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Writing Centre Resource Guide


Introduction: Writing for Journalism

At its core, journalism is the “art of telling a story” and telling it well. However, not all stories are told the same way. Radio and television stories are usually made up of short, informative reports: they cover the major details of an event or issue in one or two minutes.  Newspaper or online stories can be short or extended, depending on the issue and details available. Magazine and feature articles, or documentaries, tend to give a more detailed, investigative portrait of the subject of the story.

Despite these differences there are a few guidelines that a journalist must keep in mind, no matter their medium:

  • Be engaging and interesting to the reader, viewer or listener.
  • Tell a popular story in a way that differs from the story other news outlets have been presenting. If the perspective is new, the reader, listener or viewer doesn’t feel that information is being repeated.
  • Explore all sides of an issue.
  • Consider audience: ensure that the story is understood by its intended audience, but is also appealing to those outside of this audience.
  • Stay focused: don’t bury the lede (the introduction) by going off topic. Ensure that a story flows clearly.
  • Use quotations well: ensure what precedes a quotation isn’t made redundant by the quotation itself. For example: Joe Smith said that he didn’t like the ongoing constriction: “I don’t like the ongoing construction,” Smith said.)

Writing for Journalism: Comparisons

See this chart comparing different kinds of introductions and stories for print & online news, features, and broadcast journalism.

Definitions and Genres

  • Lede: Pronounced “LEED,” a lede is a brief introduction (under 30 words) to an online or print news story.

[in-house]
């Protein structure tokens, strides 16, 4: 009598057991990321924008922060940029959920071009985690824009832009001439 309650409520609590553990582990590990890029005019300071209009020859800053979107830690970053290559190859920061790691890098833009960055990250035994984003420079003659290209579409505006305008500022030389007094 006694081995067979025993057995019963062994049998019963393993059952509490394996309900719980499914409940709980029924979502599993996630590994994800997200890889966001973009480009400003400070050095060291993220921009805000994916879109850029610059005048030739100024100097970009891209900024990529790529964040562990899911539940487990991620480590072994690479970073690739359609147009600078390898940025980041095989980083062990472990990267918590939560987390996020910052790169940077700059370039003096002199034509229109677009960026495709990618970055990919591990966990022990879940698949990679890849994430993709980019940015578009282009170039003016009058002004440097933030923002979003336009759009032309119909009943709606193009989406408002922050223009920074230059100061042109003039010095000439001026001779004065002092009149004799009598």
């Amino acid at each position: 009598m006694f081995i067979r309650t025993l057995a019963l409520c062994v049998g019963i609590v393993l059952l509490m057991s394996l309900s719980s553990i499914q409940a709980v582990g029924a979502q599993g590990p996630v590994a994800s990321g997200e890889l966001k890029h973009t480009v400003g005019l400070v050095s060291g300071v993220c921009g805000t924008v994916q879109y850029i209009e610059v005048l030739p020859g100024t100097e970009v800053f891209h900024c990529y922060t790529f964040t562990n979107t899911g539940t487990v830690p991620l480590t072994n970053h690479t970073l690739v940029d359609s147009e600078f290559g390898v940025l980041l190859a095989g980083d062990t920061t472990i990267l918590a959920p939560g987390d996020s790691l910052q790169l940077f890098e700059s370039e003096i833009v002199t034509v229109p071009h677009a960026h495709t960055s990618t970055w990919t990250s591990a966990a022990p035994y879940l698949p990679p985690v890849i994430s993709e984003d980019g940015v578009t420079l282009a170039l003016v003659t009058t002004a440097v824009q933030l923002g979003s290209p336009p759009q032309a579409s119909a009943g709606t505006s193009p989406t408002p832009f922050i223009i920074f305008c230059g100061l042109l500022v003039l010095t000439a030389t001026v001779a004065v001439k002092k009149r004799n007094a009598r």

• Voice Report or Voicer: A voice report, or voicer, is a short (one minute, 10 second long) radio report about a current news issue.
  • Feature: A feature is a longer, detailed, more investigative report.
  • PAC: A PAC is a packaged (pre-recorded) radio report that is longer than one minute and 10 seconds. Like a feature, it is more detailed and utilizes more narration and audio clips.
  • VO/SOT (Voice Over/Sound on Tape) or Field Report: Field reports or VO/SOTS are similar to PACs. They use a mix of pictures, sounds, voiceovers, interview clips, and a “reporter on-camera” or stand-up clip to tell a story.
  • Slug: In broadcast journalism a slug is used as both an identifier and title for a story. It appears on the header of a script and helps the producer, technical team and host organize scripts.
  • Stand-up: This is a term used to describe the scene in a VO/SOT or Field report in which the journalist appears on camera.


Radio and television stories are often accompanied by a collection of images and/or sounds, but this isn’t always the case. In broadcast journalism, copy stories are short reports that tell the main or only details available for a story. See our attached pdf for an annotated example of a copy story that could be used for radio or television.

In addition to copy stories, there are three types of longer stories that are used in broadcast writing and reporting: the Voicer or Voice Report, the PAC and the VO/SOT or Field Report. See our attached pdf for an example of a voice report introduction, as well as an example of a VO/SOT template.

We've used a single sample story, about a bridge replacement in rural Nova Scotia, so that you can see how the same story is presented differently as you move from one form to another -- copy story, voicer, or feature.